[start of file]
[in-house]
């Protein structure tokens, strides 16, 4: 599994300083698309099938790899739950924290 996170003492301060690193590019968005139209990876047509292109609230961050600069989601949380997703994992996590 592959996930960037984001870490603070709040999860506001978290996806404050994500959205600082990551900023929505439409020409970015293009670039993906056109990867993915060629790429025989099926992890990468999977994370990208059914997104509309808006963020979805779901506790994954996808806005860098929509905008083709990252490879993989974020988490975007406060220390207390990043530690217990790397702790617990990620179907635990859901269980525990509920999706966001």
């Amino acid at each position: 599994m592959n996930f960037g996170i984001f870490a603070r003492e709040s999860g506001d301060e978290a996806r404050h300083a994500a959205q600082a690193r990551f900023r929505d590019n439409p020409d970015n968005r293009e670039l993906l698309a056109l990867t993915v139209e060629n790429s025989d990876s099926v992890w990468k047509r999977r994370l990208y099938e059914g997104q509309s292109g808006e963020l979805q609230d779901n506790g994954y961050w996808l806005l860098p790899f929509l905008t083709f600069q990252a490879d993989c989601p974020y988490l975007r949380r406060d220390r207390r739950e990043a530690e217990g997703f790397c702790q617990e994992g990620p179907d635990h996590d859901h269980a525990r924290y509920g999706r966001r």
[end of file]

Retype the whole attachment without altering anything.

[in-house]
């Protein structure tokens, strides 16, 4: 599994300083698309099938790899739950924290 996170003492301060690193590019968005139209990876047509292109609230961050600069989601949380997703994992996590 592959996930960037984001870490603070709040999860506001978290996806404050994500959205600082990551900023929505439409020409970015293009670039993906056109990867993915060629790429025989099926992890990468999977994370990208059914997104509309808006963020979805779901506790994954996808806005860098929509905008083709990252490879993989974020988490975007406060220390207390990043530690217990790397702790617990990620179907635990859901269980525990509920999706966001």
């Amino acid at each position: 599994m592959n996930f960037g996170i984001f870490a603070r003492e709040s999860g506001d301060e978290a996806r404050h300083a994500a959205q600082a690193r990551f900023r929505d590019n439409p020409d970015n968005r293009e670039l993906l698309a056109l990867t993915v139209e060629n790429s025989d990876s099926v992890w990468k047509r999977r994370l990208y099938e059914g997104q509309s292109g808006e963020l979805q609230d779901n506790g994954y961050w996808l806005l860098p790899f929509l905008t083709f600069q990252a490879d993989c989601p974020y988490l975007r949380r406060d220390r207390r739950e990043a530690e217990g997703f790397c702790q617990e994992g990620p179907d635990h996590d859901h269980a525990r924290y509920g999706r966001r």